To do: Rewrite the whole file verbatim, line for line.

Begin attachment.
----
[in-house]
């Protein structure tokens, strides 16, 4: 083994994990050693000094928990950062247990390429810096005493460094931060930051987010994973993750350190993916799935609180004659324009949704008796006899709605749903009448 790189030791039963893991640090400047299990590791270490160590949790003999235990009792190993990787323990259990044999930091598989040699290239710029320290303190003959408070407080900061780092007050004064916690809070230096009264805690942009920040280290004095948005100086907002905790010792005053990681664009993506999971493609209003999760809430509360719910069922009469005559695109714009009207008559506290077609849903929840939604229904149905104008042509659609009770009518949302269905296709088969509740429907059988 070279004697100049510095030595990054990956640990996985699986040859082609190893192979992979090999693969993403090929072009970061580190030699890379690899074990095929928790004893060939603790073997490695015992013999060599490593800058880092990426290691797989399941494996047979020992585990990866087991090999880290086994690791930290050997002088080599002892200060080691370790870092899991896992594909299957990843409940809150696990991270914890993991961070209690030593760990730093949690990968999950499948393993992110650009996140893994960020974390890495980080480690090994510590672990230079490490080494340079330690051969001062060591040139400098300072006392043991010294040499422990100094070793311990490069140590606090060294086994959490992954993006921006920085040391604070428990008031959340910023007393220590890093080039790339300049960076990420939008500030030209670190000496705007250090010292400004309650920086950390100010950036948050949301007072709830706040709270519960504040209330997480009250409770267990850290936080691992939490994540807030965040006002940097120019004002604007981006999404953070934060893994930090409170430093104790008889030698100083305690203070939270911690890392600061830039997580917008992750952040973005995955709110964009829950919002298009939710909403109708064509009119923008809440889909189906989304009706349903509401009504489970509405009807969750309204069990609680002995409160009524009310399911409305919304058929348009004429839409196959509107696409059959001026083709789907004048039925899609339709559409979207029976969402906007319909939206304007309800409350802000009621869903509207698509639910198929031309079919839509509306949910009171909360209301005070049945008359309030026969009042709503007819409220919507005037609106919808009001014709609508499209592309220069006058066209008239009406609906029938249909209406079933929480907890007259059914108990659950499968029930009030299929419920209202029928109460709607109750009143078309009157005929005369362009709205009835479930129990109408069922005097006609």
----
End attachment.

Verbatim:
[in-house]
């Protein structure tokens, strides 16, 4: 083994994990050693000094928990950062247990390429810096005493460094931060930051987010994973993750350190993916799935609180004659324009949704008796006899709605749903009448 790189030791039963893991640090400047299990590791270490160590949790003999235990009792190993990787323990259990044999930091598989040699290239710029320290303190003959408070407080900061780092007050004064916690809070230096009264805690942009920040280290004095948005100086907002905790010792005053990681664009993506999971493609209003999760809430509360719910069922009469005559695109714009009207008559506290077609849903929840939604229904149905104008042509659609009770009518949302269905296709088969509740429907059988 070279004697100049510095030595990054990956640990996985699986040859082609190893192979992979090999693969993403090929072009970061580190030699890379690899074990095929928790004893060939603790073997490695015992013999060599490593800058880092990426290691797989399941494996047979020992585990990866087991090999880290086994690791930290050997002088080599002892200060080691370790870092899991896992594909299957990843409940809150696990991270914890993991961070209690030593760990730093949690990968999950499948393993992110650009996140893994960020974390890495980080480690090994510590672990230079490490080494340079330690051969001062060591040139400098300072006392043991010294040499422990100094070793311990490069140590606090060294086994959490992954993006921006920085040391604070428990008031959340910023007393220590890093080039790339300049960076990420939008500030030209670190000496705007250090010292400004309650920086950390100010950036948050949301007072709830706040709270519960504040209330997480009250409770267990850290936080691992939490994540807030965040006002940097120019004002604007981006999404953070934060893994930090409170430093104790008889030698100083305690203070939270911690890392600061830039997580917008992750952040973005995955709110964009829950919002298009939710909403109708064509009119923008809440889909189906989304009706349903509401009504489970509405009807969750309204069990609680002995409160009524009310399911409305919304058929348009004429839409196959509107696409059959001026083709789907004048039925899609339709559409979207029976969402906007319909939206304007309800409350802000009621869903509207698509639910198929031309079919839509509306949910009171909360209301005070049945008359309030026969009042709503007819409220919507005037609106919808009001014709609508499209592309220069006058066209008239009406609906029938249909209406079933929480907890007259059914108990659950499968029930009030299929419920209202029928109460709607109750009143078309009157005929005369362009709205009835479930129990109408069922005097006609």